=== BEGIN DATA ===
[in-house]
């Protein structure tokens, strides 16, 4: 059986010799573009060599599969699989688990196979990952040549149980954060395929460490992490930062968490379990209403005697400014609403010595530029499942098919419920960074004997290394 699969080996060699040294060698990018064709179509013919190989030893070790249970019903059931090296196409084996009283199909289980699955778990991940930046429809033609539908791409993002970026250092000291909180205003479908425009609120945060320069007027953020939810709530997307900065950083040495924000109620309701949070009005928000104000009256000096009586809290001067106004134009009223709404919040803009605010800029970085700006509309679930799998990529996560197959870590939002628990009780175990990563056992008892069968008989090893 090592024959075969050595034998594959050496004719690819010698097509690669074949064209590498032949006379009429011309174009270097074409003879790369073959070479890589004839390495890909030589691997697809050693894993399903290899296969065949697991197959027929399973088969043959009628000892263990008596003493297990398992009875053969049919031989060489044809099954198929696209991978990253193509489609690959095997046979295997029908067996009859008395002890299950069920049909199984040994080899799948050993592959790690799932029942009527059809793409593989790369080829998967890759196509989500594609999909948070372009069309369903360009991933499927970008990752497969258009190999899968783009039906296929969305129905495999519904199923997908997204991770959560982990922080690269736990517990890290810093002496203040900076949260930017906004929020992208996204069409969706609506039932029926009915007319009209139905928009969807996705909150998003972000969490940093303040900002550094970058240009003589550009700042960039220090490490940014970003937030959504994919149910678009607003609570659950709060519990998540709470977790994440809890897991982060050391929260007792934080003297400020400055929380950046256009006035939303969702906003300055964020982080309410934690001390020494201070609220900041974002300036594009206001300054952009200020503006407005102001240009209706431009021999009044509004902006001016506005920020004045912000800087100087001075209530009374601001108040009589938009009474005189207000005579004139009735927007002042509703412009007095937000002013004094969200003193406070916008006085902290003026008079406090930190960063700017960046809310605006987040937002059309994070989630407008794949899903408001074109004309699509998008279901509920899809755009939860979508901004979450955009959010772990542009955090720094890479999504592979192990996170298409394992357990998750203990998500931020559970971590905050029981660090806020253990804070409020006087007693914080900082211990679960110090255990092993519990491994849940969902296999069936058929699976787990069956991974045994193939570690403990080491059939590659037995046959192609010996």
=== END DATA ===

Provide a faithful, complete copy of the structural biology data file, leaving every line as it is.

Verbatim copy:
[in-house]
């Protein structure tokens, strides 16, 4: 059986010799573009060599599969699989688990196979990952040549149980954060395929460490992490930062968490379990209403005697400014609403010595530029499942098919419920960074004997290394 699969080996060699040294060698990018064709179509013919190989030893070790249970019903059931090296196409084996009283199909289980699955778990991940930046429809033609539908791409993002970026250092000291909180205003479908425009609120945060320069007027953020939810709530997307900065950083040495924000109620309701949070009005928000104000009256000096009586809290001067106004134009009223709404919040803009605010800029970085700006509309679930799998990529996560197959870590939002628990009780175990990563056992008892069968008989090893 090592024959075969050595034998594959050496004719690819010698097509690669074949064209590498032949006379009429011309174009270097074409003879790369073959070479890589004839390495890909030589691997697809050693894993399903290899296969065949697991197959027929399973088969043959009628000892263990008596003493297990398992009875053969049919031989060489044809099954198929696209991978990253193509489609690959095997046979295997029908067996009859008395002890299950069920049909199984040994080899799948050993592959790690799932029942009527059809793409593989790369080829998967890759196509989500594609999909948070372009069309369903360009991933499927970008990752497969258009190999899968783009039906296929969305129905495999519904199923997908997204991770959560982990922080690269736990517990890290810093002496203040900076949260930017906004929020992208996204069409969706609506039932029926009915007319009209139905928009969807996705909150998003972000969490940093303040900002550094970058240009003589550009700042960039220090490490940014970003937030959504994919149910678009607003609570659950709060519990998540709470977790994440809890897991982060050391929260007792934080003297400020400055929380950046256009006035939303969702906003300055964020982080309410934690001390020494201070609220900041974002300036594009206001300054952009200020503006407005102001240009209706431009021999009044509004902006001016506005920020004045912000800087100087001075209530009374601001108040009589938009009474005189207000005579004139009735927007002042509703412009007095937000002013004094969200003193406070916008006085902290003026008079406090930190960063700017960046809310605006987040937002059309994070989630407008794949899903408001074109004309699509998008279901509920899809755009939860979508901004979450955009959010772990542009955090720094890479999504592979192990996170298409394992357990998750203990998500931020559970971590905050029981660090806020253990804070409020006087007693914080900082211990679960110090255990092993519990491994849940969902296999069936058929699976787990069956991974045994193939570690403990080491059939590659037995046959192609010996």